Shaun Alexander would continue rewriting the record books as a member of the Alabama Crimson Tide in the collegiate ranks.
College Days With The Alabama Crimson Tide
Shaun Alexander’s breakout season with the Boone County Rebels in 1994 catapulted him to elite status in the eyes of many college football recruiters.
Former Rebels assistant coach Rick Thompson told Cincinnati.com in 2014 Alexander’s final three choices were the Notre Dame Fighting Irish, Michigan Wolverines, and Alabama Crimson Tide.
The Irish thought Alexander was a lock to play in South Bend because his brother Durran played for the Notre Dame Marching Band.
However, Alexander felt iffy about Notre Dame’s running backs coach, so he backed out.
He then drove in the snow to Ann Arbor, MI to visit the Wolverines but he didn’t like the idea of his parents driving up north and seeing him in cold weather conditions.
Michigan was also officially out of the running.
When Alexander visited the Crimson Tide in Tuscaloosa, AL, he loved the warm weather and decided to commit to their football program.
Alexander accepted a scholarship from head football coach Gene Stallings in 1995. He also redshirted his freshman season.
Alexander enjoyed modest success in his first two years on the college gridiron.
He had a combined 1,004 rushing yards and nine touchdowns in twenty games in his redshirt freshman and sophomore seasons in 1996 and 1997.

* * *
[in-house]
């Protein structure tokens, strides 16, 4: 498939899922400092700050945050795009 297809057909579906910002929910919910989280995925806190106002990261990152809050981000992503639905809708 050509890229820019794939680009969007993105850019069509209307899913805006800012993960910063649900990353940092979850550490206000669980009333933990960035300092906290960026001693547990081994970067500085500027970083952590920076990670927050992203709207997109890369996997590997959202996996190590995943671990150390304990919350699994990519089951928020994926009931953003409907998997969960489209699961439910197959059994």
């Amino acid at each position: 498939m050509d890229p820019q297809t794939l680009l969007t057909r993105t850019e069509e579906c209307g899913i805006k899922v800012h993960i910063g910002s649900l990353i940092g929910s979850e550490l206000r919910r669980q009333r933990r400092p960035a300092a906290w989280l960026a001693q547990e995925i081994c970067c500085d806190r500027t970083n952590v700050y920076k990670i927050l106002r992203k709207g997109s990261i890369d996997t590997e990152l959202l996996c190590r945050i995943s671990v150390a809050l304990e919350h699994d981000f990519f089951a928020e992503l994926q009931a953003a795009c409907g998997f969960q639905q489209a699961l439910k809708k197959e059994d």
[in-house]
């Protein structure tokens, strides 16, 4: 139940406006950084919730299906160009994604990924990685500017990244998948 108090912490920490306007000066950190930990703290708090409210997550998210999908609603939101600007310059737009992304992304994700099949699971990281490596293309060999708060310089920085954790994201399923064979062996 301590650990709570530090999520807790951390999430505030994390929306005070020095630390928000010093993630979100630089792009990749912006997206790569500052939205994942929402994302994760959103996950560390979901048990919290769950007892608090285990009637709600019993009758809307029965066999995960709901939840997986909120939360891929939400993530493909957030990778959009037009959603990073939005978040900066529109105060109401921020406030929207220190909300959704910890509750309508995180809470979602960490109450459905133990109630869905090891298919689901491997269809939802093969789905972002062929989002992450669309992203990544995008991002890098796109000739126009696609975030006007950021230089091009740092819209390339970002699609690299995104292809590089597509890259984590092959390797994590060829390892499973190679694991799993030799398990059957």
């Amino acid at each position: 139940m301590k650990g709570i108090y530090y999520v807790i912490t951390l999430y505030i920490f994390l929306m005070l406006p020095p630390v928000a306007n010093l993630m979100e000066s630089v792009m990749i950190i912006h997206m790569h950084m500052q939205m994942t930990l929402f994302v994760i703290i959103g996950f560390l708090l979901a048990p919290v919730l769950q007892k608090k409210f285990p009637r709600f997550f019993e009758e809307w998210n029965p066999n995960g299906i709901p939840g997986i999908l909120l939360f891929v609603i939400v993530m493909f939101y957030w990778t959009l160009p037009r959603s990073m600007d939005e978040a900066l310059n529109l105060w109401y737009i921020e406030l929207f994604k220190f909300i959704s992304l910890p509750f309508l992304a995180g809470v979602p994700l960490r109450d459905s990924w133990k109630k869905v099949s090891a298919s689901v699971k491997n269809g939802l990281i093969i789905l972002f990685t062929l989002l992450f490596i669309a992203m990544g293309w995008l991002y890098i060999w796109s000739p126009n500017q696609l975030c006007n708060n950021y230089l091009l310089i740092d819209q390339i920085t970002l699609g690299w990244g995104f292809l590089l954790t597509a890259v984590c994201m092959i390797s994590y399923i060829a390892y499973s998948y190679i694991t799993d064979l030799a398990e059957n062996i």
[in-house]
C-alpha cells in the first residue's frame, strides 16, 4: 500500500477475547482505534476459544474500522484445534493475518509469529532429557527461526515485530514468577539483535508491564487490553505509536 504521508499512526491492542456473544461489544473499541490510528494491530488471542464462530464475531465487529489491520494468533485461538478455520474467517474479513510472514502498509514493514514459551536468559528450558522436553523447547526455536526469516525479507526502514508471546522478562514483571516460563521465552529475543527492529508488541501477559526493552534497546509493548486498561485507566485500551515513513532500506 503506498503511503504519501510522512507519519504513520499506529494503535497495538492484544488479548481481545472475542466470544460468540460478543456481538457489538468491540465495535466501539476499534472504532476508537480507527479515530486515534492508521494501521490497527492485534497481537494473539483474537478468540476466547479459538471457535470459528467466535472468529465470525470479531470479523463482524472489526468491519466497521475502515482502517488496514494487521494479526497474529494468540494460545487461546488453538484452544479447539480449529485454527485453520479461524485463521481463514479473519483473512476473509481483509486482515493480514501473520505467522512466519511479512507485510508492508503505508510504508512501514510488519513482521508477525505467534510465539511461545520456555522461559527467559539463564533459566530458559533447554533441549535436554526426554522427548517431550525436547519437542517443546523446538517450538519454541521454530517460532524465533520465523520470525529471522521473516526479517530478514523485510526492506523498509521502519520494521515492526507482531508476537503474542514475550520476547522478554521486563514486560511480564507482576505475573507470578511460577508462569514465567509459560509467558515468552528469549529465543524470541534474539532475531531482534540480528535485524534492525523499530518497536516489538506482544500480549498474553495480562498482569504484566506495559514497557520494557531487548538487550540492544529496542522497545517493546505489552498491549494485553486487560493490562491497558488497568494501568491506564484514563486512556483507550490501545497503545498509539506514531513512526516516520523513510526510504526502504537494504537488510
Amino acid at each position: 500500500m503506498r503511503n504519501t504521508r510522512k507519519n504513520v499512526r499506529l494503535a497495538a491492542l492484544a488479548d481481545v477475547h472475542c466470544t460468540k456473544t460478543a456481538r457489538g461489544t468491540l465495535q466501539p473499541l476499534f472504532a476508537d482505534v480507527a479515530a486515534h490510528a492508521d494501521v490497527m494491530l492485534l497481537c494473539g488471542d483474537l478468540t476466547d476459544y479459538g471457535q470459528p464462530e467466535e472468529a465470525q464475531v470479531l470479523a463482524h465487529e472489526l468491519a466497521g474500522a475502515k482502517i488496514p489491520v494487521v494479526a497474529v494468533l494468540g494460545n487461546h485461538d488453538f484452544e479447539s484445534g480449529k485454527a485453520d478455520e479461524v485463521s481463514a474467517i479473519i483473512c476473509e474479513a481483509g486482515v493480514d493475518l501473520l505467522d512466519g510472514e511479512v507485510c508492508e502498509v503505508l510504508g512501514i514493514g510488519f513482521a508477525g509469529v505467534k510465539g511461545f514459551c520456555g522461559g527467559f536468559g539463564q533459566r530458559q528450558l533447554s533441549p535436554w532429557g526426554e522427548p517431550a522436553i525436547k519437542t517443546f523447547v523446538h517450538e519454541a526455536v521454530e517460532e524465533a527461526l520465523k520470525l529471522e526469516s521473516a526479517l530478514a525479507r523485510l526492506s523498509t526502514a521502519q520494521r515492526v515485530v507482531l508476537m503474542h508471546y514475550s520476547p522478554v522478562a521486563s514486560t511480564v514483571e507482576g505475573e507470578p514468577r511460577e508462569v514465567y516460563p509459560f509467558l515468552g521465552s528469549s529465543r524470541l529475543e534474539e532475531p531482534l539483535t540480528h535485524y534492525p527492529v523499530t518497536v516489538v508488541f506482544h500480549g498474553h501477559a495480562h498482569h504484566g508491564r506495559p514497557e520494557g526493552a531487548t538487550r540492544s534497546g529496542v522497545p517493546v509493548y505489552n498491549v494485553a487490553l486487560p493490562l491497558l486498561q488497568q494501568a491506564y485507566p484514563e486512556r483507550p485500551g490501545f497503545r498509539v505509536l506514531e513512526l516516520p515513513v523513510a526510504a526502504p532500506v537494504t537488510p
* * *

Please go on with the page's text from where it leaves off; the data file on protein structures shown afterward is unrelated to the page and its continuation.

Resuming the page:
He gave Crimson Tide fans a taste of what was to come on November 9, 1996.
Tenth-ranked Alabama took on the 11th-ranked LSU Tigers in Baton Rouge, LA on that day.
Alexander had 291 rushing yards and four touchdowns on just 20 carries in the Crimson Tide’s 26-0 shutout victory.
He ran for a 72-yard touchdown and a 73-yard score in the rout.
Alabama won ten of thirteen games in Gene Stallings’ final year at the helm in 1996.
The 16th-ranked Crimson Tide beat the 15th-ranked Michigan Wolverines in the 1997 Outback Bowl on New Year’s Day, 17-14.
Unfortunately, Alabama regressed considerably in Mike DuBose’s first year as head football coach in the 1997 NCAA season.
The Crimson Tide won just four games and didn’t play in a bowl game for just the second time in the past thirteen years.
Shaun Alexander was the GOAT. pic.twitter.com/Cu8d7iUwHv
— Bryant-Denny Stadium (@BryantDenny_UA) June 14, 2019
Shaun Alexander stormed out of the gates in his final two seasons in Tuscaloosa. He made his mark on Alabama Crimson Tide football during this two-year stretch.
As a redshirt junior in the 1998 NCAA season, Alexander had 1,178 rushing yards and 13 touchdowns on 258 receptions. He also added four receiving touchdowns for good measure.
Alexander consequently earned Second-Team All-SEC honors at the conclusion of the 1998 NCAA campaign.
Alabama improved to 7-5 in Shaun Alexander’s redshirt junior season.
Alas, the Crimson Tide lost to the Virginia Tech Hokies in the 1998 Music City Bowl in blowout fashion, 38-7.
Alexander would leave the college football ranks on a high note at the end of his redshirt senior campaign in Tuscaloosa.
His most memorable game that year was 21st-ranked Alabama’s 40-39 overtime upset win against the third-ranked Florida Gators on October 2, 1999.
The Gators simply couldn’t stop Shaun Alexander; he had 200 all-purpose yards and four touchdowns in the win.
“It was one of those games,” Alexander told AL.com in September 2011. “Sometimes you look up and you’ve given all you’ve got, but you remember the end of the game. It was priceless.”